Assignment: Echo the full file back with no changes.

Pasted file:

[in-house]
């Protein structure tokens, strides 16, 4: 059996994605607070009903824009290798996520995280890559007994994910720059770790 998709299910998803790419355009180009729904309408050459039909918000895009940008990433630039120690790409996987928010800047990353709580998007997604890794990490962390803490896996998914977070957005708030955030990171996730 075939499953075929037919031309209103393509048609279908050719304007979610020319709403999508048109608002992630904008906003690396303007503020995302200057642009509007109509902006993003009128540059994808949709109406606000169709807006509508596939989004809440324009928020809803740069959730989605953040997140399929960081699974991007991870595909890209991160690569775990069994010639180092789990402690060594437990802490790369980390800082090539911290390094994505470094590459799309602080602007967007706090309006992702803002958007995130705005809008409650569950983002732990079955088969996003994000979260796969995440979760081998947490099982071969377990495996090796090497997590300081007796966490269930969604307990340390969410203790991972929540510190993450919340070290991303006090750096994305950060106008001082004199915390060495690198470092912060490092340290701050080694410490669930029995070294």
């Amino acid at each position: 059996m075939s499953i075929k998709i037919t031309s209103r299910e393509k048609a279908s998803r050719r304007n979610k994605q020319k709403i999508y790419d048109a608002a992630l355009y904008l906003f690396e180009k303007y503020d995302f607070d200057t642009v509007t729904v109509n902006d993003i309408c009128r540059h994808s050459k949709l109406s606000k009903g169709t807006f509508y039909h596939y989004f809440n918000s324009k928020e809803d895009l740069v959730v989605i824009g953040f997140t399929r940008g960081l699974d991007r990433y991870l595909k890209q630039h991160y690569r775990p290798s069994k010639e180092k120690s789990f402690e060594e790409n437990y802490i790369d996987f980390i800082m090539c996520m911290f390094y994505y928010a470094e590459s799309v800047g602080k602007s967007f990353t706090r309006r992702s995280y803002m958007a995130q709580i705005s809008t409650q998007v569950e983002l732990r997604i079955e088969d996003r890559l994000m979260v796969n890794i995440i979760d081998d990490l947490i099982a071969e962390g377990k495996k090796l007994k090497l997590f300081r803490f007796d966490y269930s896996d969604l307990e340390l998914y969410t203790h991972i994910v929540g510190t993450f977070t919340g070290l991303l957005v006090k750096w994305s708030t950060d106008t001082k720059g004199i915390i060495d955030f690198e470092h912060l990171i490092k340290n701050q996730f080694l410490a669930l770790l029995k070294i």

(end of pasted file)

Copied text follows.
[in-house]
């Protein structure tokens, strides 16, 4: 059996994605607070009903824009290798996520995280890559007994994910720059770790 998709299910998803790419355009180009729904309408050459039909918000895009940008990433630039120690790409996987928010800047990353709580998007997604890794990490962390803490896996998914977070957005708030955030990171996730 075939499953075929037919031309209103393509048609279908050719304007979610020319709403999508048109608002992630904008906003690396303007503020995302200057642009509007109509902006993003009128540059994808949709109406606000169709807006509508596939989004809440324009928020809803740069959730989605953040997140399929960081699974991007991870595909890209991160690569775990069994010639180092789990402690060594437990802490790369980390800082090539911290390094994505470094590459799309602080602007967007706090309006992702803002958007995130705005809008409650569950983002732990079955088969996003994000979260796969995440979760081998947490099982071969377990495996090796090497997590300081007796966490269930969604307990340390969410203790991972929540510190993450919340070290991303006090750096994305950060106008001082004199915390060495690198470092912060490092340290701050080694410490669930029995070294």
């Amino acid at each position: 059996m075939s499953i075929k998709i037919t031309s209103r299910e393509k048609a279908s998803r050719r304007n979610k994605q020319k709403i999508y790419d048109a608002a992630l355009y904008l906003f690396e180009k303007y503020d995302f607070d200057t642009v509007t729904v109509n902006d993003i309408c009128r540059h994808s050459k949709l109406s606000k009903g169709t807006f509508y039909h596939y989004f809440n918000s324009k928020e809803d895009l740069v959730v989605i824009g953040f997140t399929r940008g960081l699974d991007r990433y991870l595909k890209q630039h991160y690569r775990p290798s069994k010639e180092k120690s789990f402690e060594e790409n437990y802490i790369d996987f980390i800082m090539c996520m911290f390094y994505y928010a470094e590459s799309v800047g602080k602007s967007f990353t706090r309006r992702s995280y803002m958007a995130q709580i705005s809008t409650q998007v569950e983002l732990r997604i079955e088969d996003r890559l994000m979260v796969n890794i995440i979760d081998d990490l947490i099982a071969e962390g377990k495996k090796l007994k090497l997590f300081r803490f007796d966490y269930s896996d969604l307990e340390l998914y969410t203790h991972i994910v929540g510190t993450f977070t919340g070290l991303l957005v006090k750096w994305s708030t950060d106008t001082k720059g004199i915390i060495d955030f690198e470092h912060l990171i490092k340290n701050q996730f080694l410490a669930l770790l029995k070294i």